Tutorials: Magrespython

This section looks at using Python to automatically process .magres output files, specifically looking at the example of processing disordered systems.

Full documentation for the Python module is available here.

For a alternative introduction see


To set up the python environment you will need to unload the intel compilers and load python2.7

module unload intel-compilers
module load module load python/2.7__gcc-4.8

Note that you will have to re-load the intel-compiler module before re-running CASTEP module load intel-compilers.

You can either use git to clone the latest version of the repository or download the package as a .zip. If you're using cygwin, you probably want to do the latter unless you've installed git.

git clone git://
cd magres-format


curl -L "" >
cd magres-format-master

Now run to install the module and associated scripts. If you want to install it locally (e.g. if you're on a cluster and donít have sudo), run

python install --user

and it should now be available.

If you want to install it system wide, run

sudo python install

Python should already be installed on your system. This Python module also requires the numpy module.


The module should now be installed. In the install folder, cd into the "samples" folder. There should be a number of .magres files. Start an interactive Python prompt by running the "python" command with no arguments.

Load the "ethanol-nmr.magres" samples file into a MagresAtoms structure with the following code.

>>> from magres.atoms import MagresAtoms
>>> atoms = MagresAtoms.load_magres('ethanol-nmr.magres')

Now try printing out all the atoms and their isotropic magnetic shieldings (note the 'tab' indentation in the second line)

>>> for atom in atoms:
...   print atom,

Try printing out all the proton spans and skews

>>> for atom in atoms.species('H'):
...   print atom,,

Here we've used the species selector to just loop over the hydrogen atoms in the system.

Try loading .magres files from some of the calculations that you've performed in the previous sections. These are some of the available properties on atoms if the appropriate calculation has been performed:

And so on. You can read about all the available properties and their definitions in the documentation.

Example 5 - Gehlenite electric field gradients (EFGs)

Gehlenite is a disordered aluminosilicate consisting of two types of aluminium site and one type of silicon site. We want to look at aluminium EFGs to quantify the amount of disorder in the material, in particular the degree of violation of the "Loewenstein" rule (avoidance of Al-O-Al linkages) and its structural effects. This section is based on analysis performed in Elucidation of the Al/Si Ordering in Gehlenite Ca2Al2SiO7 by Combined 29Si and 27Al NMR Spectroscopy/Quantum Chemical Calculations.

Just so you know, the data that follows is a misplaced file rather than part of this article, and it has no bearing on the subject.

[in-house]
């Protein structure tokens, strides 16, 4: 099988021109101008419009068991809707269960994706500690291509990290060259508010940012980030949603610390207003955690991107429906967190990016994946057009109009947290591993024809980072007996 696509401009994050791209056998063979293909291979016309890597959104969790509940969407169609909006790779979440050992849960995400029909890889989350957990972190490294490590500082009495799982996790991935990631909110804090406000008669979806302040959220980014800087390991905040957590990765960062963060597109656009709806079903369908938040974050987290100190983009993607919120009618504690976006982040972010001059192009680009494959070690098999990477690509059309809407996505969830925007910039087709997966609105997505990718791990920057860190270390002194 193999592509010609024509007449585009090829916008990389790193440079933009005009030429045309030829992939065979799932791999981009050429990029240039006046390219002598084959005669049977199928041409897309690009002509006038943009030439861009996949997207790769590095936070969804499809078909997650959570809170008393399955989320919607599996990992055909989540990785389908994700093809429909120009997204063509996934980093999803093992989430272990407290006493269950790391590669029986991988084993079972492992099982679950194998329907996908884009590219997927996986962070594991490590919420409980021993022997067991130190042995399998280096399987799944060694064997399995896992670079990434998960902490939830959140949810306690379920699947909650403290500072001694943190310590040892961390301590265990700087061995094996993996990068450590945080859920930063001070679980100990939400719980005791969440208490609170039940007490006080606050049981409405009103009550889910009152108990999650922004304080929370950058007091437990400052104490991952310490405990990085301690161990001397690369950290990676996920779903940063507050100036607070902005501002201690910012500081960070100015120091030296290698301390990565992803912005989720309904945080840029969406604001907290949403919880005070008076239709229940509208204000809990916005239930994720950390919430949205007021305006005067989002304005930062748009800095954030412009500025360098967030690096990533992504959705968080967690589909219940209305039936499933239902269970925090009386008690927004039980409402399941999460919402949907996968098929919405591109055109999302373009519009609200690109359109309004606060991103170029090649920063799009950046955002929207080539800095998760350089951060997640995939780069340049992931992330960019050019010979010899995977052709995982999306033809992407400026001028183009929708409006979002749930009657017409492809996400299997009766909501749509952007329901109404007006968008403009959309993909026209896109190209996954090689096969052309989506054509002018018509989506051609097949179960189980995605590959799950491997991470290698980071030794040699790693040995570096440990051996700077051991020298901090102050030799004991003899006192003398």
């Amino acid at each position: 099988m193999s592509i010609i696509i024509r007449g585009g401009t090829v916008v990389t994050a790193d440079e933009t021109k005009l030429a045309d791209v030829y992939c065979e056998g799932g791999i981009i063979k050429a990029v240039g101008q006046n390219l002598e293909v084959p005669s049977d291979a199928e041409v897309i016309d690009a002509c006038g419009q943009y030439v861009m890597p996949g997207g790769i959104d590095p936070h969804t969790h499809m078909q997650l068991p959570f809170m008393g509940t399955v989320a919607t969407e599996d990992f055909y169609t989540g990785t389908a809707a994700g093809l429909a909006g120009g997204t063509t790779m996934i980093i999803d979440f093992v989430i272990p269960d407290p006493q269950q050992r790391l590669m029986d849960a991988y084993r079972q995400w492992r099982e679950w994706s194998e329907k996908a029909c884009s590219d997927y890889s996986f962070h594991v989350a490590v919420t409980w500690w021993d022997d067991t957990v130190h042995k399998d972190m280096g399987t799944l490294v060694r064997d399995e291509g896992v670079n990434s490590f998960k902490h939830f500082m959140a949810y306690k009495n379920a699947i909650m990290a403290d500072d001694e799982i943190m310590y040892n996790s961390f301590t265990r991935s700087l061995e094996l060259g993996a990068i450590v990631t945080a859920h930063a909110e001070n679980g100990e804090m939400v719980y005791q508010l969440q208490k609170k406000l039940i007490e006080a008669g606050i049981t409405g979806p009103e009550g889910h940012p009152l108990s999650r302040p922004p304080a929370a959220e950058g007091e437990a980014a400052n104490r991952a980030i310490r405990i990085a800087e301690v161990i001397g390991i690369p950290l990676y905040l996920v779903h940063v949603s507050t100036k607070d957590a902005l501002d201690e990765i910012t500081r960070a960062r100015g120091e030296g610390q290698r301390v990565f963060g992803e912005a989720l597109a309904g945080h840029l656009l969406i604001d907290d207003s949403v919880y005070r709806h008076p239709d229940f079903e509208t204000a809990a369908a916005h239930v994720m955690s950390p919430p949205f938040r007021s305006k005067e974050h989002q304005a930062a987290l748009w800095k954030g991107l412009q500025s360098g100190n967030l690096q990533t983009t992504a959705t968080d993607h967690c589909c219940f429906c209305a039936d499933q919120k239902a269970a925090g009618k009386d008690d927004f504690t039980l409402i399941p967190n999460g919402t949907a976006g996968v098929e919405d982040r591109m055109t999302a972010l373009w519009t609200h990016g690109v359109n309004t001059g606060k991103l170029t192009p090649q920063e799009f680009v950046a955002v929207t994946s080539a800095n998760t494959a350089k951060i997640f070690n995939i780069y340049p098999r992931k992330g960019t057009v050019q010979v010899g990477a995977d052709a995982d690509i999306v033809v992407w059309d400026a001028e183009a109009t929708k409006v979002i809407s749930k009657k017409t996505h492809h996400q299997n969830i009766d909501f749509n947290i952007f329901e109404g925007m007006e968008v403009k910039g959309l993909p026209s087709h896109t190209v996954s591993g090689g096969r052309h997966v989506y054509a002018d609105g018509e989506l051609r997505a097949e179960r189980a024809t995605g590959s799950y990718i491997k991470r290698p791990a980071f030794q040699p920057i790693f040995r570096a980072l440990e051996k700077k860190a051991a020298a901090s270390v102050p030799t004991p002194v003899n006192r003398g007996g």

Two sets of EFG calculations have been performed. Both have 5*5 relaxed structures, representing five different central aluminium sites with five random occupations of other sites. The first set, "low", has no Al-O-Al or Si-O-Si bonds present, the other "random" has some present. We want to aggregate aluminium EFGs according to their site type (indexed by number of silicon second-neighbours) and compute statistics.

Download the files here and unzip them somewhere. Download the example script and put it in the same directory.

curl -L "" >
curl -L "" >

Inspect with your favourite text editor and try running it on the two sets of structures:

python files/orig
python files/low

Note the means and standard deviations for the sites. What does this tell you about the presence of Loewenstein rule violating sites and disorder?

Some key techniques used in this script:


If the matplotlib Python module is installed on your computer, you could try plotting a histogram of the EFGs with the following code at the end of the script:

import matplotlib.pyplot as plt
plt.hist(Al_Cqs['T1'][0], bins=20)
plt.hist(Al_Cqs['T1'][1], bins=20)
plt.hist(Al_Cqs['T1'][2], bins=20)
plt.hist(Al_Cqs['T1'][3], bins=20)
plt.hist(Al_Cqs['T1'][4], bins=20)

Extension: Calculating structural parameters

Modify the script to calculate Ghose's tetrahedral distortion parameter (Ghose, S.; Tsang, T. Am. Mineral. 1973, 58, 748): the mean tangent of the absolute deviation of the O-Al-O bond angles from the tetrahedral angle (109.47į). Does this correlate with the aluminium Cqs?

Hint 1: You can get the positions of atoms by accessing their ".position" property. Combine this with the dot product ( to calculate angles.

Hint 2: Get the four neighbouring oxygen atoms with atoms.species('O').within(atom_Al, 2.5)

A working script which does this is available at . Run it like

python Cq_ghose files/low > ghose.dat

and use gnuplot to plot a scatterplot of tetrahedral distortion vs. aluminium Cq.

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Page last modified on August 18, 2015, at 12:16 PM